Springwise reports on what could be a useful gadget for those worried about Alzheimer’s patients wandering off – shoes that track. This was initially designed for kids, but they focused on the senior population as it was less problematic from a privacy perspective. Interesting that this was another idea from Japan – importing Japanese gadgets is probably one of the best ways to make money in the senior space in the near future.
From the report:
Inspired by a high profile missing child case in the US, Patrick Bertagna, Chief Executive of GTX Corp, created the shoe originally as a means of locating children easily and conveniently. The idea evolved when it became apparent that tracking devices typically used to locate people with Alzheimer’s were being rejected by the wearers, usually because they did not recognize or were suspicious of them. GTX Corp have partnered with footwear company Aetrex to create shoes that will allow for a small tracking device to be placed inside a cavity within the mid sole. Family members and carers can monitor the wearer on an interactive map, viewed via their smart phone or computer. There is also the option to programme “safe” areas, with a text being sent to a family member or carer if the wearer crosses this boundary. The shoe comes in a range of styles, will cost between USD 200 and USD 300, and is designed to last between one to three years.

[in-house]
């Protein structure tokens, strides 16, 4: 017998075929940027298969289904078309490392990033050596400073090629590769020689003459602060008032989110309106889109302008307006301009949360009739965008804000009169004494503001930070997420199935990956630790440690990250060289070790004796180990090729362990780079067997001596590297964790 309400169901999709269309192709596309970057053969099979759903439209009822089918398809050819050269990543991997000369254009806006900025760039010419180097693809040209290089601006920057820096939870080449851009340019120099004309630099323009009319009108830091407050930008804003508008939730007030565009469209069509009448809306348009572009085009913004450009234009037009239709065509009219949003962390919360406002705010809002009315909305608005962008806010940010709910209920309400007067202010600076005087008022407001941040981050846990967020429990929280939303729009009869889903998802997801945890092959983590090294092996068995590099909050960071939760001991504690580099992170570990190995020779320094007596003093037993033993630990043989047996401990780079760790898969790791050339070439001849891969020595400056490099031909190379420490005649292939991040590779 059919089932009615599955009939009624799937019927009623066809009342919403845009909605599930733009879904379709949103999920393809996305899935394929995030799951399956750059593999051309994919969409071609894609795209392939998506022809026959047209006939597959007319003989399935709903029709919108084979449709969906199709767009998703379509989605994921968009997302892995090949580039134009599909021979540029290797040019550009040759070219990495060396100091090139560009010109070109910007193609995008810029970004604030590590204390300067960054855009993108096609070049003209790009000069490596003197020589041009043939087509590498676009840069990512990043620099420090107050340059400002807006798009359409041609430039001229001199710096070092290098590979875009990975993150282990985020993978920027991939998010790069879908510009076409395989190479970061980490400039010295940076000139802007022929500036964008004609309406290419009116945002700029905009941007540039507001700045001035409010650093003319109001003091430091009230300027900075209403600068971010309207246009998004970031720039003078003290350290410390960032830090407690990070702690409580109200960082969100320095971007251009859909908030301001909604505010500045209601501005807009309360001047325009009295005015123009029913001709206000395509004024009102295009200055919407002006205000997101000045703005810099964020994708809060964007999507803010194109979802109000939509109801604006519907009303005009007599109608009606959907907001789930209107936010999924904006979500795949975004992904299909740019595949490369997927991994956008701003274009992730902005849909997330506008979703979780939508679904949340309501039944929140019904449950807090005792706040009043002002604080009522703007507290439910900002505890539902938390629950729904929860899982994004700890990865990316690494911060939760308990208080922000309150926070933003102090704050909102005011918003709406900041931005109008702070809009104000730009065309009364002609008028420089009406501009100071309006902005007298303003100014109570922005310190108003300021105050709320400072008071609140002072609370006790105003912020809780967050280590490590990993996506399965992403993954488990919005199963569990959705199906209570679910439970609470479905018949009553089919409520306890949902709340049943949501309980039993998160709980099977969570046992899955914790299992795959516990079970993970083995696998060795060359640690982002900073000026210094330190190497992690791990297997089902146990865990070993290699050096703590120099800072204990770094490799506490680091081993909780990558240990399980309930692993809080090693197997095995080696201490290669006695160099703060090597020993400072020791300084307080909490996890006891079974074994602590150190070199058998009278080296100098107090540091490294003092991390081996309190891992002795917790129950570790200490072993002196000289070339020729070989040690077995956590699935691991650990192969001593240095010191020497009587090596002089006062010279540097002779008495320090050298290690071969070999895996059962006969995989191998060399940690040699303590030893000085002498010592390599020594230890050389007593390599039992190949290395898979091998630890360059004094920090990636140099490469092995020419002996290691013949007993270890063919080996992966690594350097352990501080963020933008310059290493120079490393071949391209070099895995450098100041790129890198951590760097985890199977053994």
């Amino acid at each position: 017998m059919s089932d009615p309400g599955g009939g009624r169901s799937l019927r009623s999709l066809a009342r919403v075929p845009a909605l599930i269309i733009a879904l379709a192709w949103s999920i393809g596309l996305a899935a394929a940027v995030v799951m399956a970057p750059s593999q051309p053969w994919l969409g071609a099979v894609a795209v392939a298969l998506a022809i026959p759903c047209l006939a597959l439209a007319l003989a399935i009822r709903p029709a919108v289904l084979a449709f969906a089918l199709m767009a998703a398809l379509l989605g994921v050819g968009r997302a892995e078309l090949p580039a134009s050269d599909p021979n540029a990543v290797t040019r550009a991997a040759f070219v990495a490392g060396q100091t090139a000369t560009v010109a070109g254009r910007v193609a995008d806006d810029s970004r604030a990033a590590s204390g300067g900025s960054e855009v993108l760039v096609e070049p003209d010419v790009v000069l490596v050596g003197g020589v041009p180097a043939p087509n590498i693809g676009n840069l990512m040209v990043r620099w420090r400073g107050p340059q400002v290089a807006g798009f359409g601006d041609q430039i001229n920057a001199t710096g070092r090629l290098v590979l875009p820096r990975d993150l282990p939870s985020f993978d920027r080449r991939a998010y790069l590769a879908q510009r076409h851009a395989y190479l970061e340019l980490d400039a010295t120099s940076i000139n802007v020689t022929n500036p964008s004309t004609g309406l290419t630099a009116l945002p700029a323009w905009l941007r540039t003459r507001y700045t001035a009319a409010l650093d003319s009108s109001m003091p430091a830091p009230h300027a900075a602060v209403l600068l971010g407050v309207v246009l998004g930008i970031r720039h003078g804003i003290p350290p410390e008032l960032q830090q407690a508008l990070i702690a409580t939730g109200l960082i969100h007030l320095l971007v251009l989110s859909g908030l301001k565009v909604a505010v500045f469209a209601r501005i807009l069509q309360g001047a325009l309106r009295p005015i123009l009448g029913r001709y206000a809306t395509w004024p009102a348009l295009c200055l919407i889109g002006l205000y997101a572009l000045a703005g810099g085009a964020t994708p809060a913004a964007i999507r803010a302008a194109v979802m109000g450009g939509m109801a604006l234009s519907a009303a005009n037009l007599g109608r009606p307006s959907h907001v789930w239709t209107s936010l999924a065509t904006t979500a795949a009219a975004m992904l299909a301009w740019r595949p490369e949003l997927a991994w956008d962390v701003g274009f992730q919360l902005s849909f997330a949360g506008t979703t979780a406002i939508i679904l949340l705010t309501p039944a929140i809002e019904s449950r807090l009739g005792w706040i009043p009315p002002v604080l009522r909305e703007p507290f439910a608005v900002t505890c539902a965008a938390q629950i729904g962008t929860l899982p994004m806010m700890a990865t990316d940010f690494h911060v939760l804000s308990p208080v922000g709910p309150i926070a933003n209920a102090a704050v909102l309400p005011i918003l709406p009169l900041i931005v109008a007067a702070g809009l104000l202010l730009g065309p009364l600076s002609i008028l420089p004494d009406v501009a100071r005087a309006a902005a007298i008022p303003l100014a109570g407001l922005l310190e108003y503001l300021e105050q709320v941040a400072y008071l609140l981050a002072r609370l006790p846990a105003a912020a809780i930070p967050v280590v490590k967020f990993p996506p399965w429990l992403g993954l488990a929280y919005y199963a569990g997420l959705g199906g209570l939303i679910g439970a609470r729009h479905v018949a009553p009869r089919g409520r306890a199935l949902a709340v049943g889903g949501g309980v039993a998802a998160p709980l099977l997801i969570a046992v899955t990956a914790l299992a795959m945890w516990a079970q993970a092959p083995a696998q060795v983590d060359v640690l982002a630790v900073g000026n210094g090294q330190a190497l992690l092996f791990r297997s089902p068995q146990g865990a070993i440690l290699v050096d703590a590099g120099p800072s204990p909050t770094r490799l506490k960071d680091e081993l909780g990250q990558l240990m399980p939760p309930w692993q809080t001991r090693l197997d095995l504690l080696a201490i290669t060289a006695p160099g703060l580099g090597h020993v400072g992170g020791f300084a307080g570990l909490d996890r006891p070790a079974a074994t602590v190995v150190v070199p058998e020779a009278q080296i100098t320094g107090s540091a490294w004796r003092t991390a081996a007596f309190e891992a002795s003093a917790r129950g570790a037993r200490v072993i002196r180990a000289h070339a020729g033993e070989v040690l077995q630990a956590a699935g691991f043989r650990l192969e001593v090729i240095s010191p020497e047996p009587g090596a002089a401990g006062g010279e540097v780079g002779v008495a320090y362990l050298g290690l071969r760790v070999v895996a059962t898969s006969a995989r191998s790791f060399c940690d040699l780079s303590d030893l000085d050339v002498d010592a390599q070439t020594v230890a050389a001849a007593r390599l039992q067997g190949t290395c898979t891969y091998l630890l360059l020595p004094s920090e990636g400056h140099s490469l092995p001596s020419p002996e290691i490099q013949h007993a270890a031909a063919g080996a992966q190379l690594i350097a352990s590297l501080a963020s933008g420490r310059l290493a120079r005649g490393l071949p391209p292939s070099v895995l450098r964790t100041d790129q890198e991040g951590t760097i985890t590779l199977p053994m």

See the full report here:
This post was originally published on Aging 2.0 here: http://aging2.com/2011/11/16/shoes/